Story written by Juan Reyes at Hollister Free Lance.

It was another busy Monday afternoon at the Community FoodBank of San Benito but a group of young volunteers from the Enterprise Academy of Martial Arts were more than able to keep pace.

Everleigh Howard was one of several academy members accompanied by their parents who volunteered on Nov. 23 at its second annual Thanksgiving Basket Brigade. The goal was to provide as many families as possible with all the fixings for a traditional turkey dinner to kick off the holiday season.

“I think it’s amazing to do this for people and take the time and help people in need,” Everleigh said.

The 10-year old martial arts student noted that her favorite part about the event was being able to help those in need and working together with her fellow members, who joined the fight to stop hunger.

Mark Preader, owner and master instructor at Enterprise Academy of Martial Arts at 817 Industrial Road in Hollister, hosted a “Kickathon” event in October where they raised $4,170, which was double the amount they collected for last year’s fundraiser. The funds were good enough to make 200 baskets that included a frozen turkey, mashed potato mix, stuffing, veggies and sweet potatoes.

“I have a huge sense of pride and everybody was so excited to help,” Preader said. “For me, having a martial arts academy has been my dream but it’s being able to do things like this that take that dream to another level.”

Everleigh’s mother, Kayla Reinegger, is amazed at what Preader does as the master instructor to get both parents and members of the martial arts academy involved with the community. She was also a little surprised that they nearly tripled the amount from last year’s bunch of 70 baskets, especially under the circumstances of the Covid-19 pandemic.

“A lot of people are afraid to come out and to do things, yet, for so many people to give all this money and provide, I’m 100 percent [surprised],” she said. “But each year it’s just going to continue to get bigger and bigger.”

Her favorite part is being able to see all the happy, smiling faces on the children as they help gather the food and hand it out to members of the community. Reinegger wants the children to walk away knowing that they could help others and what it feels like to go through the process from fundraising to food distribution.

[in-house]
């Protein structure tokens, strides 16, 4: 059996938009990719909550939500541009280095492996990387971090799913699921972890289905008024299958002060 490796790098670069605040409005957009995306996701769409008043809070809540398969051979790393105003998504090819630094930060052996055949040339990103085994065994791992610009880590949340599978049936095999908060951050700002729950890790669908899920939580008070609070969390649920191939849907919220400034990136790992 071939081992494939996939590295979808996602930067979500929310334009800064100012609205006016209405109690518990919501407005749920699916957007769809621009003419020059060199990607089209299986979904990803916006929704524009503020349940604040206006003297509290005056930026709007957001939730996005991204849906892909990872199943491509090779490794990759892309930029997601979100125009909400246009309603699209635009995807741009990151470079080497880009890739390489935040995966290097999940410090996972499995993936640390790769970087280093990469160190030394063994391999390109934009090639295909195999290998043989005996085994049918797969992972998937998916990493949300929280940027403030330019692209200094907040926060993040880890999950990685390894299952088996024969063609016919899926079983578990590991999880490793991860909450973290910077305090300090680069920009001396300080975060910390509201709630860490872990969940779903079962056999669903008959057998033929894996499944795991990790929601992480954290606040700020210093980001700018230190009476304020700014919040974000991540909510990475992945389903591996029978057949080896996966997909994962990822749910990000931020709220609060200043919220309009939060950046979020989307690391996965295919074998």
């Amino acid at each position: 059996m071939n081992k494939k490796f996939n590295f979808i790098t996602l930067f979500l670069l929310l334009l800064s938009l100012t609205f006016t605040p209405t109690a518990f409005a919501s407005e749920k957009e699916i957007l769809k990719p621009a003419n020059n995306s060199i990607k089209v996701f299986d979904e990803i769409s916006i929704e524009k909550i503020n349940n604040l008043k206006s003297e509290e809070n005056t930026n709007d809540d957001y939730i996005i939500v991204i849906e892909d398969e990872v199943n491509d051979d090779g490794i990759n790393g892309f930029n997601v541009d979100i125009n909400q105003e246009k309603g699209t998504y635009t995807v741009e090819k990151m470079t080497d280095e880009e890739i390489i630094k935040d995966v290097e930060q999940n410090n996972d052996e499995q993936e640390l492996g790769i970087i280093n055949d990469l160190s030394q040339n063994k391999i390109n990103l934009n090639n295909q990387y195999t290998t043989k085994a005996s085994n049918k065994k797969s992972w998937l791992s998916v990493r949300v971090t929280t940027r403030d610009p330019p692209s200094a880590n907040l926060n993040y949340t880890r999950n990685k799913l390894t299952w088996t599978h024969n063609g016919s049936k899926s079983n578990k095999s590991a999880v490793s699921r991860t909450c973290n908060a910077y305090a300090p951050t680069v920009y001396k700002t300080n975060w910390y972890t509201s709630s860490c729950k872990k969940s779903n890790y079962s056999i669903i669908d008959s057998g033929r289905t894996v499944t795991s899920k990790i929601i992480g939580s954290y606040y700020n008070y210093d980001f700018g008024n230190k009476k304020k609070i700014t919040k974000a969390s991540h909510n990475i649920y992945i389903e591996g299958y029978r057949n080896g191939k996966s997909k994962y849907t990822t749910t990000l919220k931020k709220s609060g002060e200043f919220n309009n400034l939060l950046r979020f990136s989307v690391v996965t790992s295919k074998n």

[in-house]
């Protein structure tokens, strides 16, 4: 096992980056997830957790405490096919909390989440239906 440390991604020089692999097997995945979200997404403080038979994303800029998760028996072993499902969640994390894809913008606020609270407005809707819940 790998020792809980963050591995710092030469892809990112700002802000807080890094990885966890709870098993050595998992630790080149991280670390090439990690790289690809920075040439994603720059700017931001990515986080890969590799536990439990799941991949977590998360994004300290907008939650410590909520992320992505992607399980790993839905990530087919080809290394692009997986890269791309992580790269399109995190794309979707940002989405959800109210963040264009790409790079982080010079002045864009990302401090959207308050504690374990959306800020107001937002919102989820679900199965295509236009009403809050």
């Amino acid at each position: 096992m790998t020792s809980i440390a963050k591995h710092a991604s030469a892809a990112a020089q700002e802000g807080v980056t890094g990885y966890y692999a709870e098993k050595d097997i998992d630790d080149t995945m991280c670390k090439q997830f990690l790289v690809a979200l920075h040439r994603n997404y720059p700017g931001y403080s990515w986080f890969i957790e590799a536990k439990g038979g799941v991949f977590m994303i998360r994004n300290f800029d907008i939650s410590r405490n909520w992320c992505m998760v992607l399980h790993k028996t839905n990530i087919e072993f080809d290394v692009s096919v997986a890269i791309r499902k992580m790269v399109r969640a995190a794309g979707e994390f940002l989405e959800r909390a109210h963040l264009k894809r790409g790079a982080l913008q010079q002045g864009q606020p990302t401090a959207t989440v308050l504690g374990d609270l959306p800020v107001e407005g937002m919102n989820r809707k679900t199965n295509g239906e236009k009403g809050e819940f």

“They’re not just doing it because they have to be here, they want to be here,” she said. “These kids are awesome.”

Community FoodBank board member Elias Barocio pointed out the line of cars that didn’t stop in the opening hour of distribution. He said they wouldn’t have been able to get the job done without the help from members of the Enterprise Academy.

“It’s a solid foundation to see a real part of the world and hunger is a big part of the community,” he said. “They may not see it everyday but coming here it opens their eyes a little bit to the reality. I can’t say enough about what a valuable life lesson it is for the kids, as for all of us.”

Barocio is always amazed by the generosity of the community and truly believes that San Benito County residents come together during a time in need.

“It’s hard to put into words,” he said. “We’re just very blessed to be here in this community that there’s an abundance of resources.”

Preader had set a goal to build 120 baskets and raise $2,500 but he never expected to surpass that amount in just a span of a year. He believes his martial arts family is an instrumental part of helping exceed those expectations.

“We’re really focused on our members understanding the value of helping others,” he said. “We teach them that martial arts isn’t about having the best kicks or punches, it’s also about being the person you can be.”